Darkthrone - Goatlord
Moonfog Productions
Blackened Death Metal
10 songs (37:50)
Release year: 1996
Darkthrone, Moonfog Productions
Reviewed by James
Archive review

I'm assuming most people know the circumstances behind Darkthrone's Goatlord, but for those who don't, I'll go through the story again. In 1991, the band had written a follow-up to their death metal debut Soulside Journey, going as far as to record an instrumental rehearsal tape (which appears in its untouched form on recent demo compilation Frostland Tapes). However, the album was shelved in favour of the shift to black metal that was A Blaze In The Northern Sky. Goatlord didn't come to light until 1996, when Fenriz recorded vocals for the album and put it out on Satyr Wongraven's Moonfog imprint. Perhaps due to the fact that it's not really part of the Darkthrone “canon”, it's one of the more underrated releases they've put out, with most fans regarding it as little more than a cash-grab (and let's face it, Satyr does have a reputation). And although it's less than salubrious to slap new vocals on a demo (basically recorded live in what I assume is a garage somewhere) rather than recording it properly, Goatlord is still prime Darkthrone.

Being recorded when it was, Goatlord sounds exactly like you'd expect, a bridge between technical death metal and crusty, Celtic Frost-inspired black metal. Fenriz' drumming is still complex and all over the kit (he's a very accomplished sticksman when he wants to be) and every song is stuffed full of riffs. However, the nature of the riffs have shifted to a doomier, infintely evil vibe. The blackened atmosphere is increased by the lo-fi production (as raw as Darkthrone ever got) and the fact that Fenriz deliberately chose a typical black metal croak for the vocals. The vocals are definitely one of the few sticking points here, however. As proven by his work on recent albums, Fenriz always seems to sound like he's taking the piss when employing traditional black metal growls. And of course, there are those just plain weird “female” vocals. It's basically Fenriz armed with a pitch-shifter, and the results are weird to say the least. And when he starts harmonizing with himself on In His Lovely Kingdom, it's nothing less than an absolute mindfuck. Though I guess it's part of Goatlord's weird charm. The extra-rickety production, sinister riffs and bizarre song titles (What's a Green Cave Float?) all add up to perhaps the most otherwordly Darkthrone album of them all.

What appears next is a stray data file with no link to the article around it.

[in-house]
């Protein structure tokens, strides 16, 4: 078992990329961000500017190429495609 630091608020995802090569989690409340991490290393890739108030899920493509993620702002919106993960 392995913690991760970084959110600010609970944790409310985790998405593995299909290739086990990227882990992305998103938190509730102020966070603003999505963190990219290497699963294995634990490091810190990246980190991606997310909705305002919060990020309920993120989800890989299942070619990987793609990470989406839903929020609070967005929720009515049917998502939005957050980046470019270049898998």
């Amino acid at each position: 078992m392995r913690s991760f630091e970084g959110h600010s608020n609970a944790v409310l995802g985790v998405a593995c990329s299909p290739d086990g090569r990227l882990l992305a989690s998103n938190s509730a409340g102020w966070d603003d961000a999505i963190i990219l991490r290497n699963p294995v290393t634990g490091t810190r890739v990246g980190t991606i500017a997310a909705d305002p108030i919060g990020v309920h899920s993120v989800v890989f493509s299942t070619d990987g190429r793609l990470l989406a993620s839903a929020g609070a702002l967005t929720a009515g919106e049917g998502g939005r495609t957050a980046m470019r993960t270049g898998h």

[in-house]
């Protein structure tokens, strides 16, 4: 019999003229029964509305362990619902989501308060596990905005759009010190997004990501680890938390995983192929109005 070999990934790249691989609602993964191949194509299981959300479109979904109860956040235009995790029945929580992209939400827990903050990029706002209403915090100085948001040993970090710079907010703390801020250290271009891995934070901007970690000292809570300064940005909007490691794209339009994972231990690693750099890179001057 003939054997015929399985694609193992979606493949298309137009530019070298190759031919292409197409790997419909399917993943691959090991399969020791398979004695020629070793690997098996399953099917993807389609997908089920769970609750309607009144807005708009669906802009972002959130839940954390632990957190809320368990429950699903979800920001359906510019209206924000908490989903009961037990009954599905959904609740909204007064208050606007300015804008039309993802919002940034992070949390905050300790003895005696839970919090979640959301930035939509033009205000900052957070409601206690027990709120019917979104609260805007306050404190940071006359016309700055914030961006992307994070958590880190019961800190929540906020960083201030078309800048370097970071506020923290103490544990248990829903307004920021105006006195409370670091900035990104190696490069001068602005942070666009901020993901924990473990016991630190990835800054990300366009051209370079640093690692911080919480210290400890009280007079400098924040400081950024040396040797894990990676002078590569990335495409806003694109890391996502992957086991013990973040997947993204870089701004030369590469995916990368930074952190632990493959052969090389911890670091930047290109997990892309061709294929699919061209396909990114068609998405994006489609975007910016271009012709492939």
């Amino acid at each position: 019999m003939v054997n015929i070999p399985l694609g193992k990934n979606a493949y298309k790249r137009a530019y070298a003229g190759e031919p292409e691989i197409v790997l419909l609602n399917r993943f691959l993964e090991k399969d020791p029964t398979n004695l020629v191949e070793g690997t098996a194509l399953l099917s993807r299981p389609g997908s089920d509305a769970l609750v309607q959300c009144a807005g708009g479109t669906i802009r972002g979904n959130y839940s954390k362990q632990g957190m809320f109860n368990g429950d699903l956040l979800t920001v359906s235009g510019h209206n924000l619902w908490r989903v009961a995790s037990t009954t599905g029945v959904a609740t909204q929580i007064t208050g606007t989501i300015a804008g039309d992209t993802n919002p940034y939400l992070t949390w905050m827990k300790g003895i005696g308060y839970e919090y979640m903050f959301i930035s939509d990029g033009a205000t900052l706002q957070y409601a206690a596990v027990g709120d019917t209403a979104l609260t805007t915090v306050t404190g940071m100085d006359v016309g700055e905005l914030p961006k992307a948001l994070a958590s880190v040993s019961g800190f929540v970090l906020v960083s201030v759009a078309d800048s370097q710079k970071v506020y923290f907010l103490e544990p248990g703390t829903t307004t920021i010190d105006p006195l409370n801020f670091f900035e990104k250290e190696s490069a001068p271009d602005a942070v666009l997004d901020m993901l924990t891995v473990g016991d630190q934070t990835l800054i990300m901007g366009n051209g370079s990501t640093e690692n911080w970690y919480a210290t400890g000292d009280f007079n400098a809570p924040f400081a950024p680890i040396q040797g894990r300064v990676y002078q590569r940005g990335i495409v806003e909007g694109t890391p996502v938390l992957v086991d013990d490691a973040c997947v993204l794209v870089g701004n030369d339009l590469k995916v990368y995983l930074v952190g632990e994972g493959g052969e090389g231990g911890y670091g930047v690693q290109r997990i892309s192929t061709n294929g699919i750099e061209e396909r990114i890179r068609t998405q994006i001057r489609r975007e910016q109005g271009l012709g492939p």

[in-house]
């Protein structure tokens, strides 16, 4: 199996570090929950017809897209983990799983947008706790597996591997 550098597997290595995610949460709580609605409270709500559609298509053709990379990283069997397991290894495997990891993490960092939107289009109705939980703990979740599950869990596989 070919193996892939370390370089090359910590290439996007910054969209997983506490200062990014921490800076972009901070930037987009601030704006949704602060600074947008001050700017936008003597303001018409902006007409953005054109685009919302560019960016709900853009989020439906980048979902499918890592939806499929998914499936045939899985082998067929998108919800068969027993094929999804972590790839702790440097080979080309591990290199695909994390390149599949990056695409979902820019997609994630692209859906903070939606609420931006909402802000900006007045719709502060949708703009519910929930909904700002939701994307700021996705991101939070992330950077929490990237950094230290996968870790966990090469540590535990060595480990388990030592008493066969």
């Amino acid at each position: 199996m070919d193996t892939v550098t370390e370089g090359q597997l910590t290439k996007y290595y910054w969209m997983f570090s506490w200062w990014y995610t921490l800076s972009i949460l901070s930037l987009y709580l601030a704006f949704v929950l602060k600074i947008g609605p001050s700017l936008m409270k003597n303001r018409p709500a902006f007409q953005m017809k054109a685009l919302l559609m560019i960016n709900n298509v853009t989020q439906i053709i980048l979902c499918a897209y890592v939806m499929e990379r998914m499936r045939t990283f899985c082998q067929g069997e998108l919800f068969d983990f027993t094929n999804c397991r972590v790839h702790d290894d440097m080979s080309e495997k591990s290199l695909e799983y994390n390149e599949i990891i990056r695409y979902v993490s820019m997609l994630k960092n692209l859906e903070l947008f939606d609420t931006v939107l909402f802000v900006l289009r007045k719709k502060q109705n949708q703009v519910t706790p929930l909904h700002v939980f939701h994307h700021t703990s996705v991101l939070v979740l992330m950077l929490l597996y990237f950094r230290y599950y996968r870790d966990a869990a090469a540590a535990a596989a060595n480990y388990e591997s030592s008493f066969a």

The songs are mostly so complex and obscured in static that they're hardly catchy, but there are a few standouts. The album is bookended by the eerie Rex and the oddly uncharacteristic Green Cave Float, both some of the best material Darkthrone have put to tape. Green Cave Float in particular is a classic, it's melodic Sabbatherian riffs being pretty much unique in the Darkthrone catalogue. Make no mistake, this is prime Darkthrone, as you'd expect from a band who were at the top of their game when this was released. Although the album this was put aside in favour of, A Blaze In The Sky is undoubtedly better and a black metal classic, Goatlord would have made an equally worthy follow-up to Soulside Journey. So much more than just a look at what could've been, this is an essential addition to any Darkthrone fan's collection.

Killing Songs :
Rex, Green Cave Float
James quoted 87 / 100
Goat quoted 70 / 100
Other albums by Darkthrone that we have reviewed:
Darkthrone - Old Star reviewed by Goat and quoted 80 / 100
Darkthrone - Arctic Thunder reviewed by Goat and quoted 70 / 100
Darkthrone - The Underground Resistance reviewed by Goat and quoted 75 / 100
Darkthrone - The Cult Is Alive reviewed by Goat and quoted 84 / 100
Darkthrone - Plaguewielder reviewed by Goat and quoted 80 / 100
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